November 24, 2013

Lost in the Laundry

Pete Seeger once said that music does more than get people through rough times. Music helps us, and I am paraphrasing here, understand pain and begin to do something about it. One could easily substitute the more general word “art” for music to incorporate all art forms that may have this capacity.

I recently thought of the possible healing power (or I suppose coping through understanding power) of art on the occasion of a dream recently and one from the past. If any dream could be a portent of things to come, a dream I had a few years ago about meeting a Zen monk most assuredly would be. In that dream I was walking along a path in the countryside and came across a zen monk with long black hair and a long black beard. He had his arms and legs neatly folded in a meditative pose. When I asked him for a bit of advice on my art he replied that I should paint the terrible and paint the ugly but make every mark beautiful. I asked him if this meant that I should be detached from the subject matter or if I should be confronting it in an attached way. The monk looked serenely off into the distance and replied, “It is difficult to say.” That last phrase was something I often heard while in China so it was not surprising that it was imbedded somewhere in my unconscious ripe and at the ready for dream pickings.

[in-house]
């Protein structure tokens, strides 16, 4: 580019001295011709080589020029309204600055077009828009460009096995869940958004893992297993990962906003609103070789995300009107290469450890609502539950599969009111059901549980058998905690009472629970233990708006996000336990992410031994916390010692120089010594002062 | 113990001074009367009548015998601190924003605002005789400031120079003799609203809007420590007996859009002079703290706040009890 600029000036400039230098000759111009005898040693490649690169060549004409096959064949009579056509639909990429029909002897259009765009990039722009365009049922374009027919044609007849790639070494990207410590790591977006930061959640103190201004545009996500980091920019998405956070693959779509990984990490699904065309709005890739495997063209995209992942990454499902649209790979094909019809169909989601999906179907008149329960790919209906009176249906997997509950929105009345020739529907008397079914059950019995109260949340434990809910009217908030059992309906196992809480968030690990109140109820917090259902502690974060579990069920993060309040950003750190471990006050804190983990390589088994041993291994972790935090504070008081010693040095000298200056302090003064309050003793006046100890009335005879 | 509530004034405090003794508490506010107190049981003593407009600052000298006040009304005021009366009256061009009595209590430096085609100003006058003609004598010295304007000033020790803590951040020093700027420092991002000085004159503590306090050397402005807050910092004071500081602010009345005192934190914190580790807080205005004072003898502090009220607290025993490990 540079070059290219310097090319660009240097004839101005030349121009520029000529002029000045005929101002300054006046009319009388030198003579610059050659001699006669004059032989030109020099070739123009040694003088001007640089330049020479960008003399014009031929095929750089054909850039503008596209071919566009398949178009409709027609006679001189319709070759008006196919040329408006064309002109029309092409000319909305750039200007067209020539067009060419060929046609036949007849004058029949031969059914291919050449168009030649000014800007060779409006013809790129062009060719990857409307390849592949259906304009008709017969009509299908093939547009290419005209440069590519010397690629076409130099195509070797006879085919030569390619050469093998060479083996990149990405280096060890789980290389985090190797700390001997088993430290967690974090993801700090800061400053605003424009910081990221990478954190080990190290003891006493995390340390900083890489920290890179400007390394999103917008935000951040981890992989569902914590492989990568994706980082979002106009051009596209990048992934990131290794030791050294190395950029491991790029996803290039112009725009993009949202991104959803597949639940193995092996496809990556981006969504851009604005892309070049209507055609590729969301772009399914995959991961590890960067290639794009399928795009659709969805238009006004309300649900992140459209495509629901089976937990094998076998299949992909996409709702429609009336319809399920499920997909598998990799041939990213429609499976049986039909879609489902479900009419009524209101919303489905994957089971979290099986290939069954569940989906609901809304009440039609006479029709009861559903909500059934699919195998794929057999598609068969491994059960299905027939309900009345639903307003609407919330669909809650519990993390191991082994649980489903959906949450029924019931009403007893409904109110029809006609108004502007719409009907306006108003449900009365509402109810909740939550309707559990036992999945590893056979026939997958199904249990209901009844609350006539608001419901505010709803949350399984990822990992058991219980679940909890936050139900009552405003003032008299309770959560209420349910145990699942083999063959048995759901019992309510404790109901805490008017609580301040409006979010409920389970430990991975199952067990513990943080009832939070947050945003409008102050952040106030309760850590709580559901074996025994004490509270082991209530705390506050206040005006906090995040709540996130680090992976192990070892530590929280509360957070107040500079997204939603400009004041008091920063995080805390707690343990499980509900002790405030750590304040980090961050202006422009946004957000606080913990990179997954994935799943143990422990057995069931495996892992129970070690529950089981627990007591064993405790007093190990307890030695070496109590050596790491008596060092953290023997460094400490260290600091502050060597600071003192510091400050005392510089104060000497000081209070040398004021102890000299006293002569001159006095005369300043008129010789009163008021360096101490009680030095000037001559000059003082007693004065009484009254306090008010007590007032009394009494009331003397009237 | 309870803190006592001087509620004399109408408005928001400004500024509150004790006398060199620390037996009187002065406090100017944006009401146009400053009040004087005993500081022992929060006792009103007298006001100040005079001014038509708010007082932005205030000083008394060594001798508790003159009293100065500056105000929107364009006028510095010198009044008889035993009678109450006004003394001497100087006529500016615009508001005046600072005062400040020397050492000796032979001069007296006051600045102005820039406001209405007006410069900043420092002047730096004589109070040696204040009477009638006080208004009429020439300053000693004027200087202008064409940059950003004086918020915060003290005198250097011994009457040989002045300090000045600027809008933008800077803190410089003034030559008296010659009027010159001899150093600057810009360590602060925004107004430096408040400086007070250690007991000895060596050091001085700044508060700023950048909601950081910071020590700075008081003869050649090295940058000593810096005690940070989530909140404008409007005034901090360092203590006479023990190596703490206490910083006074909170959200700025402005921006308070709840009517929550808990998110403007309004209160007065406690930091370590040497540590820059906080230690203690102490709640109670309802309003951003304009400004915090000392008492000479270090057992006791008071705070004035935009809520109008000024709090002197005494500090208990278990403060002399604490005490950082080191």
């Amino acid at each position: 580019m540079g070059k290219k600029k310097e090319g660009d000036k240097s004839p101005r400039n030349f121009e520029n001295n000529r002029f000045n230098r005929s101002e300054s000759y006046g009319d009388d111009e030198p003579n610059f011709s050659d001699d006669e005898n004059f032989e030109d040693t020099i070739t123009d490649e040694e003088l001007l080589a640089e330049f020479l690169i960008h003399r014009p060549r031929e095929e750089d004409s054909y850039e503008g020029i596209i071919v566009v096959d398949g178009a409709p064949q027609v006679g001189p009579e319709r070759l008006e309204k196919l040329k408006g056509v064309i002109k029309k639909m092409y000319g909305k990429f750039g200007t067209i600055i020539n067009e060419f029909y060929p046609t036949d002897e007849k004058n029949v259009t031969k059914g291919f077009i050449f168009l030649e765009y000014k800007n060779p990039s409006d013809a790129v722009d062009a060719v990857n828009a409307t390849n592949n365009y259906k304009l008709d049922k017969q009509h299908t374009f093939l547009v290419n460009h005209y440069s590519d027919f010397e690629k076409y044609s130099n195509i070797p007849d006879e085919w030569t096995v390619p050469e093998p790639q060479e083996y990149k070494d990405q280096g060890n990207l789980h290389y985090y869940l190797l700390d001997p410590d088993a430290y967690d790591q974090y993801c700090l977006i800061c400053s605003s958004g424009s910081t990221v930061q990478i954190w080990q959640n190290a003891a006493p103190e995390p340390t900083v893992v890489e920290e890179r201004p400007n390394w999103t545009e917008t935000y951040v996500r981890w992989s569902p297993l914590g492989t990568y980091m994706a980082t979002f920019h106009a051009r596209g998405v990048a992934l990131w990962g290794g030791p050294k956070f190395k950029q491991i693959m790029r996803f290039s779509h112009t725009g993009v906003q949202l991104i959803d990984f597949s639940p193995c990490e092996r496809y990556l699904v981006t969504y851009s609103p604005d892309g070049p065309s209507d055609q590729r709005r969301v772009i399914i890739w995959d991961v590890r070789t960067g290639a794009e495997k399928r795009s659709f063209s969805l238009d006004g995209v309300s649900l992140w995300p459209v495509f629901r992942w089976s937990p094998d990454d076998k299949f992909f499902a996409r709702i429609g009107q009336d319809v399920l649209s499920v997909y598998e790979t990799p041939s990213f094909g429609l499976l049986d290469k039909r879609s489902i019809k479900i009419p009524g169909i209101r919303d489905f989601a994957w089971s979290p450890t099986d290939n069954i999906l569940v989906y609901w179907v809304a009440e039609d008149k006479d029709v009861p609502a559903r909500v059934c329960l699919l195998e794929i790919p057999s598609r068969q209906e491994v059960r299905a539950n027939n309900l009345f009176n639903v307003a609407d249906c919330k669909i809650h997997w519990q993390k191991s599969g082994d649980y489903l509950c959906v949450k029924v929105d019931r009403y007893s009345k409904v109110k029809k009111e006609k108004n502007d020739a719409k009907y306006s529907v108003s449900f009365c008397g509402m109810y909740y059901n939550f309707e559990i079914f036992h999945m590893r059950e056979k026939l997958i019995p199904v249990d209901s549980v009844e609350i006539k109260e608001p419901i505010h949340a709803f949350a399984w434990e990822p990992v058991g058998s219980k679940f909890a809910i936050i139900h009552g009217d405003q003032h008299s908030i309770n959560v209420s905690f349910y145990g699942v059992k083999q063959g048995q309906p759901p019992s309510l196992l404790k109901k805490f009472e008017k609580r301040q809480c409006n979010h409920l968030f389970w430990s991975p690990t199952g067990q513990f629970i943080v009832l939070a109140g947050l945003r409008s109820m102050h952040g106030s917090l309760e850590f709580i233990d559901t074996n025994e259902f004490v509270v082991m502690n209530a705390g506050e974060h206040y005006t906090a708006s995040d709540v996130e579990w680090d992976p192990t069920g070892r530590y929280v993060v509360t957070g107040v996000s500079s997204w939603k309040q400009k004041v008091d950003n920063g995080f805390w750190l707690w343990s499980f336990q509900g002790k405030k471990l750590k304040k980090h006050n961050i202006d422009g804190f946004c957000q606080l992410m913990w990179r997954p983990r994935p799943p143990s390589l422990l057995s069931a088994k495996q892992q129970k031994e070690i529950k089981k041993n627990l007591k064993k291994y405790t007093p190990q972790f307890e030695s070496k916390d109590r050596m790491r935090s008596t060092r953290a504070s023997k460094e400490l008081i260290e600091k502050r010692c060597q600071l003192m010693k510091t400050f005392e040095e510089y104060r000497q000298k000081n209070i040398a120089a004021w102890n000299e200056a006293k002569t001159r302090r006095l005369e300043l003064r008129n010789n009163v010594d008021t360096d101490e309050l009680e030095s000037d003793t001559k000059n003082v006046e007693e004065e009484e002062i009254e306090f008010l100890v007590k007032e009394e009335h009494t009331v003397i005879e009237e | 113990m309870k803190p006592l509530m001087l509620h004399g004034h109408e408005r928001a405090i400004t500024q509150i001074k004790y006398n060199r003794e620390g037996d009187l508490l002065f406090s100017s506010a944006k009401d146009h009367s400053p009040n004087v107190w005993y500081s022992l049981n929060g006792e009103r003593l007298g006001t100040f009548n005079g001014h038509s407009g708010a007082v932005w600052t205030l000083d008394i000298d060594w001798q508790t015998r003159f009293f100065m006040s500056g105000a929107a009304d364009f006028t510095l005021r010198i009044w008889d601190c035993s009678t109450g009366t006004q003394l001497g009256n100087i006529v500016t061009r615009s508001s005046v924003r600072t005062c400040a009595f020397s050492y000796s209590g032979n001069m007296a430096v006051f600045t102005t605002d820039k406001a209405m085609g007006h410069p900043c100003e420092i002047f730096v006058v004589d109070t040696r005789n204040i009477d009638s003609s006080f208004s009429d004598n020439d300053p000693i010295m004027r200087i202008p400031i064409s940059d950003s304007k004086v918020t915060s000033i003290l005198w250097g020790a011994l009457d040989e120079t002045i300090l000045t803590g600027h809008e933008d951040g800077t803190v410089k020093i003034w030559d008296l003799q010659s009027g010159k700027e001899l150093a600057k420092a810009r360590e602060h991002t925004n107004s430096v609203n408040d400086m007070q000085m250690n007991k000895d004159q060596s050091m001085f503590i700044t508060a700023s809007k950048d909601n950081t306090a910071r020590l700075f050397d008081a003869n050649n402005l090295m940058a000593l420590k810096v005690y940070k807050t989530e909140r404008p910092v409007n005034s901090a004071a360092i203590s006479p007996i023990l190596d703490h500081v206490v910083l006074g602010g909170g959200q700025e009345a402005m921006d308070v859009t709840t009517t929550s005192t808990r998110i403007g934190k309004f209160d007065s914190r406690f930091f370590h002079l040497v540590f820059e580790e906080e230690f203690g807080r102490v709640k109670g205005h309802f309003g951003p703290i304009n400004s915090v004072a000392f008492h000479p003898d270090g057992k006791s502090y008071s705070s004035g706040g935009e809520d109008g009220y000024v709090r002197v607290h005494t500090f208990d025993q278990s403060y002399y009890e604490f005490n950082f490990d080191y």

I thought about that first dream after I had a decidedly unpleasant nightmare due most likely to the bouts of vertigo and headaches from my illness. I had a sick dream to match. In this unwelcome nightmare I lifted the lid on a washing machine and saw my own head spinning around in the laundry. Dream logic being what it is, there was no problem with how, being without a head, I was able to see this apparition. Nevertheless the image stuck with me and I decided to make an art work out of it based upon the advice of my dreamland Zen monk. But how to make something hideous beautiful? I decided to make a mosaic that kept with the laundry and the floating head theme only creating something ambiguous and gem like rather than ghoulish. The head I used in the mosaic was made from a cast that I taken earlier from a porcelain doll. I painted this with underglaze colors and a clear shiny overglaze. I then created thin folded pieces out of earthenware clay and painted them to look like towels or other fabrics. The small fragments of very colorful fabric designs with gold enameling were the remains of a ceramic dress that I broken a few years ago when I dropped the mosaic that it was embedded in. I was happy to have an opportunity to recycle this. For the background of this mosaic I felt that should use washing machine watery substances. The strings of pearls and glass beads function as bubbles and the iridized green glass as detergent waters. I put everything together and named the piece “Lost in the Laundry.” Anything can be lost in this laundry....a sock, a dress, towels, a head or two. But can they be found again and made sense of now that the dream is a concrete reality?

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